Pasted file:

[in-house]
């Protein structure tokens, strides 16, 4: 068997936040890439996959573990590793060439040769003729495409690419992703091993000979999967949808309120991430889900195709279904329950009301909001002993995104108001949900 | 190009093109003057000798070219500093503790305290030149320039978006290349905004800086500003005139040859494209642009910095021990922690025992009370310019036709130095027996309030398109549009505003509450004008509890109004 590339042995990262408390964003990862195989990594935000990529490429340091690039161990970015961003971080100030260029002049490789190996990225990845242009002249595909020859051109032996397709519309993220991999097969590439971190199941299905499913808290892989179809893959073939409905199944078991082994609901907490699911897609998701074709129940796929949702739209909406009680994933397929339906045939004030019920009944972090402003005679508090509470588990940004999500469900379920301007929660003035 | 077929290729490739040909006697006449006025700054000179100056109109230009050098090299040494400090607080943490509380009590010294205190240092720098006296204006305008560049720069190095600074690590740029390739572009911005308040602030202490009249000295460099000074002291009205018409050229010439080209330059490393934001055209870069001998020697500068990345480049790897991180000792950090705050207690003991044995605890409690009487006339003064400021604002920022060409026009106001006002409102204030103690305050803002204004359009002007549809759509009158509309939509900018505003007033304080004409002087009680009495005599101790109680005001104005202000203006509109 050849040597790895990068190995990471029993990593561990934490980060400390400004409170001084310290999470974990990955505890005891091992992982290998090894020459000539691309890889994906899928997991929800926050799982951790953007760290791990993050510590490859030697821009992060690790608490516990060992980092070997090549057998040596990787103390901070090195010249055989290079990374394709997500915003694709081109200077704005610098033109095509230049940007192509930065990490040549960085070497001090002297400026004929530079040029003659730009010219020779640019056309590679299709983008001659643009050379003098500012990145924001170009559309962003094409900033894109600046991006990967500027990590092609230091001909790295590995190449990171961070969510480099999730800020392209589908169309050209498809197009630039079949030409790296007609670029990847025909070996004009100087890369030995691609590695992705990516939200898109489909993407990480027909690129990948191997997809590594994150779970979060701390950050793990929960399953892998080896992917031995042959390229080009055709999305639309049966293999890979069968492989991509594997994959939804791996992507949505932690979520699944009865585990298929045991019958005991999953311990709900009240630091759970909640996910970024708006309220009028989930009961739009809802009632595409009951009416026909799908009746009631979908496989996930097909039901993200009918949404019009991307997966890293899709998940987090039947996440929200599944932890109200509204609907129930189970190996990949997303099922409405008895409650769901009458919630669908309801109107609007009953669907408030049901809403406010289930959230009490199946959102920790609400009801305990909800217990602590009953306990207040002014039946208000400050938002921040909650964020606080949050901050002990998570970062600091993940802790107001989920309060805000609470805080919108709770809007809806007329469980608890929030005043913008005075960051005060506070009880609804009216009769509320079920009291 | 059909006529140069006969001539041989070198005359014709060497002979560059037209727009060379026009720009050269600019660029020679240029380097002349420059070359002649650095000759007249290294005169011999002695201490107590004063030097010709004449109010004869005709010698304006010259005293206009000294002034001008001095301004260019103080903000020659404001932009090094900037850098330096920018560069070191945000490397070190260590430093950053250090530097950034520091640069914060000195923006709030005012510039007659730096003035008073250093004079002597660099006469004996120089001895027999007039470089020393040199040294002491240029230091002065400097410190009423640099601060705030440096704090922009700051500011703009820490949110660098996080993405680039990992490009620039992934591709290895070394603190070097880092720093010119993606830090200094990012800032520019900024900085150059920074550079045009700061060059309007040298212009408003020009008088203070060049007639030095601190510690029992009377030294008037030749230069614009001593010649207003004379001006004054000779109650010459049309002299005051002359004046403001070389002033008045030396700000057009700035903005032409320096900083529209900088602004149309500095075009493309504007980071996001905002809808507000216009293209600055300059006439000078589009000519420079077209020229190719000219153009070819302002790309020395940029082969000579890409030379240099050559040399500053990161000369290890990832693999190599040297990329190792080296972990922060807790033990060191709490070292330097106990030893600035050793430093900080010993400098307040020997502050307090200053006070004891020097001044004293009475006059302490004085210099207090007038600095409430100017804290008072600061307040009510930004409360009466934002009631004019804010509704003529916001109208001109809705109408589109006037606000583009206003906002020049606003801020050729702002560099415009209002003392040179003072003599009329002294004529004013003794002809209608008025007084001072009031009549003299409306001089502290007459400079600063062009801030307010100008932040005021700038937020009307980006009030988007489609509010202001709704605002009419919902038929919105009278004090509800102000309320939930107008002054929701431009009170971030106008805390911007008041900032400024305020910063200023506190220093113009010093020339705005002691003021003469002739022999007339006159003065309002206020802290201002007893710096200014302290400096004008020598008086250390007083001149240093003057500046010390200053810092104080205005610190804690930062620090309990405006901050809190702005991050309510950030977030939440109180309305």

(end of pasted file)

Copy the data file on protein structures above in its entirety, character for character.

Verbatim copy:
[in-house]
């Protein structure tokens, strides 16, 4: 068997936040890439996959573990590793060439040769003729495409690419992703091993000979999967949808309120991430889900195709279904329950009301909001002993995104108001949900 | 190009093109003057000798070219500093503790305290030149320039978006290349905004800086500003005139040859494209642009910095021990922690025992009370310019036709130095027996309030398109549009505003509450004008509890109004 590339042995990262408390964003990862195989990594935000990529490429340091690039161990970015961003971080100030260029002049490789190996990225990845242009002249595909020859051109032996397709519309993220991999097969590439971190199941299905499913808290892989179809893959073939409905199944078991082994609901907490699911897609998701074709129940796929949702739209909406009680994933397929339906045939004030019920009944972090402003005679508090509470588990940004999500469900379920301007929660003035 | 077929290729490739040909006697006449006025700054000179100056109109230009050098090299040494400090607080943490509380009590010294205190240092720098006296204006305008560049720069190095600074690590740029390739572009911005308040602030202490009249000295460099000074002291009205018409050229010439080209330059490393934001055209870069001998020697500068990345480049790897991180000792950090705050207690003991044995605890409690009487006339003064400021604002920022060409026009106001006002409102204030103690305050803002204004359009002007549809759509009158509309939509900018505003007033304080004409002087009680009495005599101790109680005001104005202000203006509109 050849040597790895990068190995990471029993990593561990934490980060400390400004409170001084310290999470974990990955505890005891091992992982290998090894020459000539691309890889994906899928997991929800926050799982951790953007760290791990993050510590490859030697821009992060690790608490516990060992980092070997090549057998040596990787103390901070090195010249055989290079990374394709997500915003694709081109200077704005610098033109095509230049940007192509930065990490040549960085070497001090002297400026004929530079040029003659730009010219020779640019056309590679299709983008001659643009050379003098500012990145924001170009559309962003094409900033894109600046991006990967500027990590092609230091001909790295590995190449990171961070969510480099999730800020392209589908169309050209498809197009630039079949030409790296007609670029990847025909070996004009100087890369030995691609590695992705990516939200898109489909993407990480027909690129990948191997997809590594994150779970979060701390950050793990929960399953892998080896992917031995042959390229080009055709999305639309049966293999890979069968492989991509594997994959939804791996992507949505932690979520699944009865585990298929045991019958005991999953311990709900009240630091759970909640996910970024708006309220009028989930009961739009809802009632595409009951009416026909799908009746009631979908496989996930097909039901993200009918949404019009991307997966890293899709998940987090039947996440929200599944932890109200509204609907129930189970190996990949997303099922409405008895409650769901009458919630669908309801109107609007009953669907408030049901809403406010289930959230009490199946959102920790609400009801305990909800217990602590009953306990207040002014039946208000400050938002921040909650964020606080949050901050002990998570970062600091993940802790107001989920309060805000609470805080919108709770809007809806007329469980608890929030005043913008005075960051005060506070009880609804009216009769509320079920009291 | 059909006529140069006969001539041989070198005359014709060497002979560059037209727009060379026009720009050269600019660029020679240029380097002349420059070359002649650095000759007249290294005169011999002695201490107590004063030097010709004449109010004869005709010698304006010259005293206009000294002034001008001095301004260019103080903000020659404001932009090094900037850098330096920018560069070191945000490397070190260590430093950053250090530097950034520091640069914060000195923006709030005012510039007659730096003035008073250093004079002597660099006469004996120089001895027999007039470089020393040199040294002491240029230091002065400097410190009423640099601060705030440096704090922009700051500011703009820490949110660098996080993405680039990992490009620039992934591709290895070394603190070097880092720093010119993606830090200094990012800032520019900024900085150059920074550079045009700061060059309007040298212009408003020009008088203070060049007639030095601190510690029992009377030294008037030749230069614009001593010649207003004379001006004054000779109650010459049309002299005051002359004046403001070389002033008045030396700000057009700035903005032409320096900083529209900088602004149309500095075009493309504007980071996001905002809808507000216009293209600055300059006439000078589009000519420079077209020229190719000219153009070819302002790309020395940029082969000579890409030379240099050559040399500053990161000369290890990832693999190599040297990329190792080296972990922060807790033990060191709490070292330097106990030893600035050793430093900080010993400098307040020997502050307090200053006070004891020097001044004293009475006059302490004085210099207090007038600095409430100017804290008072600061307040009510930004409360009466934002009631004019804010509704003529916001109208001109809705109408589109006037606000583009206003906002020049606003801020050729702002560099415009209002003392040179003072003599009329002294004529004013003794002809209608008025007084001072009031009549003299409306001089502290007459400079600063062009801030307010100008932040005021700038937020009307980006009030988007489609509010202001709704605002009419919902038929919105009278004090509800102000309320939930107008002054929701431009009170971030106008805390911007008041900032400024305020910063200023506190220093113009010093020339705005002691003021003469002739022999007339006159003065309002206020802290201002007893710096200014302290400096004008020598008086250390007083001149240093003057500046010390200053810092104080205005610190804690930062620090309990405006901050809190702005991050309510950030977030939440109180309305």